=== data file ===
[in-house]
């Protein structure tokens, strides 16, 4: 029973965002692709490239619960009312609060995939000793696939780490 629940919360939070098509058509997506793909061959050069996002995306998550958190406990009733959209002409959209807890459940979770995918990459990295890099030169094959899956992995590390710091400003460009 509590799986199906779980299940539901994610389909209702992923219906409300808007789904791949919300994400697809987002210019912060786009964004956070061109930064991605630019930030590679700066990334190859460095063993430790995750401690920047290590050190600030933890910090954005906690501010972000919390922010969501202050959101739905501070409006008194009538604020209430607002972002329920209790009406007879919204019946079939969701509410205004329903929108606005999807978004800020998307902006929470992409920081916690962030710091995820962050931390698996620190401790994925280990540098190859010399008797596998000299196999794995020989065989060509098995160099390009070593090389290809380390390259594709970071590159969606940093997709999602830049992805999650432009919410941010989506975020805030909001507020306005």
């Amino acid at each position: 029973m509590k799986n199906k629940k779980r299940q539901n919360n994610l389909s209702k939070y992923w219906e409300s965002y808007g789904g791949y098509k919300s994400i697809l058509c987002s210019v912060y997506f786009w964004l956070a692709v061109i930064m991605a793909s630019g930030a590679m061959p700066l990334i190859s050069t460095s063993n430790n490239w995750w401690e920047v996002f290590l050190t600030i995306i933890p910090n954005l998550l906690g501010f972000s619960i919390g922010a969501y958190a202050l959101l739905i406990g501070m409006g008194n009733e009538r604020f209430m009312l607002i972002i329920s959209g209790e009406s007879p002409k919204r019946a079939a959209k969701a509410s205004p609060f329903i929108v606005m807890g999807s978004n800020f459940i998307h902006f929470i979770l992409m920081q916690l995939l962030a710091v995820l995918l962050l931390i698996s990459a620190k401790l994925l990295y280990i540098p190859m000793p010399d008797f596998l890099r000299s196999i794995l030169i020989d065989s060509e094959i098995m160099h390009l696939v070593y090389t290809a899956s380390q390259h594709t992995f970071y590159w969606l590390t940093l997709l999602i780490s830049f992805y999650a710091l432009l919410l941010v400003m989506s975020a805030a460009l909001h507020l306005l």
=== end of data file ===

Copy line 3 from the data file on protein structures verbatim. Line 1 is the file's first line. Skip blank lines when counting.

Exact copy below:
């Amino acid at each position: 029973m509590k799986n199906k629940k779980r299940q539901n919360n994610l389909s209702k939070y992923w219906e409300s965002y808007g789904g791949y098509k919300s994400i697809l058509c987002s210019v912060y997506f786009w964004l956070a692709v061109i930064m991605a793909s630019g930030a590679m061959p700066l990334i190859s050069t460095s063993n430790n490239w995750w401690e920047v996002f290590l050190t600030i995306i933890p910090n954005l998550l906690g501010f972000s619960i919390g922010a969501y958190a202050l959101l739905i406990g501070m409006g008194n009733e009538r604020f209430m009312l607002i972002i329920s959209g209790e009406s007879p002409k919204r019946a079939a959209k969701a509410s205004p609060f329903i929108v606005m807890g999807s978004n800020f459940i998307h902006f929470i979770l992409m920081q916690l995939l962030a710091v995820l995918l962050l931390i698996s990459a620190k401790l994925l990295y280990i540098p190859m000793p010399d008797f596998l890099r000299s196999i794995l030169i020989d065989s060509e094959i098995m160099h390009l696939v070593y090389t290809a899956s380390q390259h594709t992995f970071y590159w969606l590390t940093l997709l999602i780490s830049f992805y999650a710091l432009l919410l941010v400003m989506s975020a805030a460009l909001h507020l306005l």